The beginning of this journey is the worst. I can sympathize. I remember feeling so lost, with so many options and unknowns. Once you get a plan in place I hope you and your husband will find some peace. PLEASE make sure the surgeon and oncologist are melanoma specialists, meaning that is all they see in their practice. I see that advice given over and over on this forum. I travel from Ky to Texas at least 4X per year to see (who I consider) the best for treatment plan,scans, consults, surgery and biopsy. I stay local for the actual biweekly infusions. If you can find the melanoma primer that Bubbles recently put together for this forum, it will give you information and you can decide what questions to ask from that. It was a pretty recent post...within the last few months. Good luck!!

Thank you, and I located the primer. The center is solely for melanoma and other skin cancer patients, and cancer has to have been diagnosed before they accept you as a patient. So to clarify, you're saying that if the medical and surgical oncologists don't spend 100% of their time on melanoma, and may see patients with other forms of skin cancers, that's an issue? 

From the website: "... the region's only multi-specialty melanoma and cutaneous oncology program." "We provide screening, detection and treatment of melanoma in early and advanced stages. We also treat Merkel cell carcinoma (MCC), advanced non-melanoma skin cancers (squamous and basal cell carcinomas), cutaneous T cell lymphoma (CTCL)."  They partner with a group doing genomics research.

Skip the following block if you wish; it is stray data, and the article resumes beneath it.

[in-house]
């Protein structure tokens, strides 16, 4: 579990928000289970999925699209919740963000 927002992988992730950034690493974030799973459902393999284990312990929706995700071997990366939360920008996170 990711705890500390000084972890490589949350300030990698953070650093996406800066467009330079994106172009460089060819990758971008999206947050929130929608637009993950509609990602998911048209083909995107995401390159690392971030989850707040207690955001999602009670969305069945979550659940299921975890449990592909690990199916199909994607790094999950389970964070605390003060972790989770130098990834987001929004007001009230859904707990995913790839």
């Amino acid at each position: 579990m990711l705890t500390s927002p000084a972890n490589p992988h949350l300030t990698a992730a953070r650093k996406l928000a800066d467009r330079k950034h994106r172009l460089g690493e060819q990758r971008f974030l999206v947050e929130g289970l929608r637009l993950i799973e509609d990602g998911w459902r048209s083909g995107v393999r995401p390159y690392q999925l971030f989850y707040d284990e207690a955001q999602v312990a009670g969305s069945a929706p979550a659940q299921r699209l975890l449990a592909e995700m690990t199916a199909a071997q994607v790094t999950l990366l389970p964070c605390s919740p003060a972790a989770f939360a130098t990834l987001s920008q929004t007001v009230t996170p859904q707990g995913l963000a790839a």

Thanks so much for weighing in early. We're going with the assumption it's spread, of course. 

(Primer link: )

Hello,  Don't assume it has spread because everyone is different.  My husbands first melanoma was 10.5 mm and his SNB came back negative.  He started out at a 3b stage.  He had it on the back of his head and had 3 more melanomas removed before he advanced to Stage 4.  He was on a clinical trial for 1 year and 4 months and became NED (no evidence of disease) and has remained that way for 5 years and 8 months.  If you would like to read more about his journey then you can read his profile.

I would also like to suggest you take a tape recorder to the meeting so you can listen again if you forget exactly what was said.  We did this and his oncologist didn't mind at all.

Judy loving wife of Gene (Clinical Trial Ipi 10 mg/kg and GMCSF)

Live 4 today. Thank God for all he has done for us. Looking forward to enjoying tomorrow.

I just read Gene's story - terrific, though my apologies if that word is inappropriate given everything he - and you - have gone through. My mind naturally goes to the worst case scenario but as my husband has said, just one step at a time (though educating ourselves as much as possible seems prudent). I'll show David Gene's story. Thank you, Judy.


Hi Beth,